- Insights: The best approach to managing pharmacy benefits combines the employer’s complete pharmacy claims historical data not the medical carrier’s book of business data with expertise that addresses potential clinical risk areas and cost-savings opportunities. For example, employers in a carved-out arrangement can review their (anonymized) pharmacy claims data alongside an independent PBO with pharmacy expertise and uncover insights around their member population. These include underlying chronic conditions or forthcoming specialty drug claims that could impact the plan’s budget. Considering specialty drugs can be 12 times more expensive than the average annual cost of brand-name prescription drug therapy, and specialty drug spending is forecast to continue increasing 15% year over year, gaining this level of insight is critical to making informed decisions and optimizing pharmacy benefits plans.
- Control: Needs and priorities for pharmacy plans are as diverse as the employer and its members. Carved-in arrangements significantly limit choice because pre-packaged plans offer very little flexibility for employers to respond to changes in the pharmacy landscape, their business and their member population. By carving out these benefits, employers have the power to customize a plan based on company and employee needs, rather than selecting a package and formulary developed by the medical plan.Maintaining a carved-in benefits plan may seem like a simple option. However, carving out is a critical component of optimizing health care benefits. In fact, after carving out, employers are often able to reduce their pharmacy spend by more than 25% on average the first year, as well as protect themselves against future drivers of increased spend, like the rising cost and utilization of specialty medications. Brokers have an opportunity to help their clients identify and address pharmacy-related factors that are driving up their plan costs by carving out and managing them separately and proactively, so they can reduce costs while continuing to provide a comprehensive benefit.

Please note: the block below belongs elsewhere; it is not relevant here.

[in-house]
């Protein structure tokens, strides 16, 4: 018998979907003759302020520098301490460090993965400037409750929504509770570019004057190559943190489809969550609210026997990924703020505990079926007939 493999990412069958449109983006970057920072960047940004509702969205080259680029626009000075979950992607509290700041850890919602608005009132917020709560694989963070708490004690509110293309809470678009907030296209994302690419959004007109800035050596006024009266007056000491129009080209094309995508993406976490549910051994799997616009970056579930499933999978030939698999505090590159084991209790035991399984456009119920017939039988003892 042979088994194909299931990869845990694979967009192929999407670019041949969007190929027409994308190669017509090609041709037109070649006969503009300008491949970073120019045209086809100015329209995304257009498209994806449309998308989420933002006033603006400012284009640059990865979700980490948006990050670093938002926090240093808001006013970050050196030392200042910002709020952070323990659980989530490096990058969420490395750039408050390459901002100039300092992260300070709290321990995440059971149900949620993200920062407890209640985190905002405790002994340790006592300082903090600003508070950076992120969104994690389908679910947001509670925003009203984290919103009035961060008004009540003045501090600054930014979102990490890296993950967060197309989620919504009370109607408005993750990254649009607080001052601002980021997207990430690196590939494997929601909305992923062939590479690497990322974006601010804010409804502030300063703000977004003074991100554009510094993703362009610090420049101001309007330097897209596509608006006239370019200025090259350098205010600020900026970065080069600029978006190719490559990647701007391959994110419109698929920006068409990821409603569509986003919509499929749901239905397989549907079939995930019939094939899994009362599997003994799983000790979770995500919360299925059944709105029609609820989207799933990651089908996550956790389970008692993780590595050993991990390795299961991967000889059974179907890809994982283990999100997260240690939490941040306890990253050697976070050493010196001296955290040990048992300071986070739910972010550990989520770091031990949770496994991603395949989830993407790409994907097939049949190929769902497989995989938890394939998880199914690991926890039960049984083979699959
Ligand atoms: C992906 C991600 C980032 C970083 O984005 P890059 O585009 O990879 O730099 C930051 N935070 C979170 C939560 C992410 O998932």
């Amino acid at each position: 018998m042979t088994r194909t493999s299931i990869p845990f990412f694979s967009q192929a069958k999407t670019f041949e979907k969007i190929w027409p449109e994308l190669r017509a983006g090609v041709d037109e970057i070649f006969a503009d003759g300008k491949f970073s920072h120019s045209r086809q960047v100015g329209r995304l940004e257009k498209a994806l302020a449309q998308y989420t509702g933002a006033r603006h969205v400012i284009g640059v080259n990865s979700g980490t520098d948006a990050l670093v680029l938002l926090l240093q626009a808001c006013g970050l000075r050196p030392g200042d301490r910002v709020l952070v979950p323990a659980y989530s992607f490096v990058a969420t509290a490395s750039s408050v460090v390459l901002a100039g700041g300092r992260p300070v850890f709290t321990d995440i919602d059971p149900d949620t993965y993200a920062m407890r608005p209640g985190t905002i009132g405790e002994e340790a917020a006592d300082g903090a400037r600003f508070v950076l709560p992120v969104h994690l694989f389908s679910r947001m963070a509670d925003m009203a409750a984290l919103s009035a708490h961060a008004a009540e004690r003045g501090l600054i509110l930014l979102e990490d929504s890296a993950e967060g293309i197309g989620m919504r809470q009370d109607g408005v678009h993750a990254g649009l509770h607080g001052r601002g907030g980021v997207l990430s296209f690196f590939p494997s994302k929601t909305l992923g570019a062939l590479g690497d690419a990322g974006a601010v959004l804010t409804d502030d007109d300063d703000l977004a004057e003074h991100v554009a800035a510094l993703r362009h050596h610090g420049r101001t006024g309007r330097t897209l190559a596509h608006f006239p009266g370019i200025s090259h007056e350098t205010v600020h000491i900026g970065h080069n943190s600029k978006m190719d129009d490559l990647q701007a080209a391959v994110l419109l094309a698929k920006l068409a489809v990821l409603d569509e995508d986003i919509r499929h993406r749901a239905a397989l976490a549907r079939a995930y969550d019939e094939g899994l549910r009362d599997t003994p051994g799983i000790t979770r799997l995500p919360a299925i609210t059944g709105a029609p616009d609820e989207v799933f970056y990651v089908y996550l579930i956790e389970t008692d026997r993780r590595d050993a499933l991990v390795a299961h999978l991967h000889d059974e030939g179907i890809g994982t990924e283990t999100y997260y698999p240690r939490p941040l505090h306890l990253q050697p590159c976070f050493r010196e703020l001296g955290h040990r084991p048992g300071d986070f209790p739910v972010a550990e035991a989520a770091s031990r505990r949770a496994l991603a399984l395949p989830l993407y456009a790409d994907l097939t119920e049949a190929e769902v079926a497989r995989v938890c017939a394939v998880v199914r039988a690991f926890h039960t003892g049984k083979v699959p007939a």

CHRIS BROWN is director of Business Development at RxBenefits where he helps employee benefits consultants identify and solve their client’s toughest pharmacy challenges. Chris has worked in several different parts of the pharmacy marketplace throughout his 25-plus year career, allowing him to acquire a wealth of industry knowledge. In 2013, Chris was honored by the Oregon State Pharmacist Association with a Special Services Award for his successful legislative work on PBM transparency. He can be reached at firstname.lastname@example.org.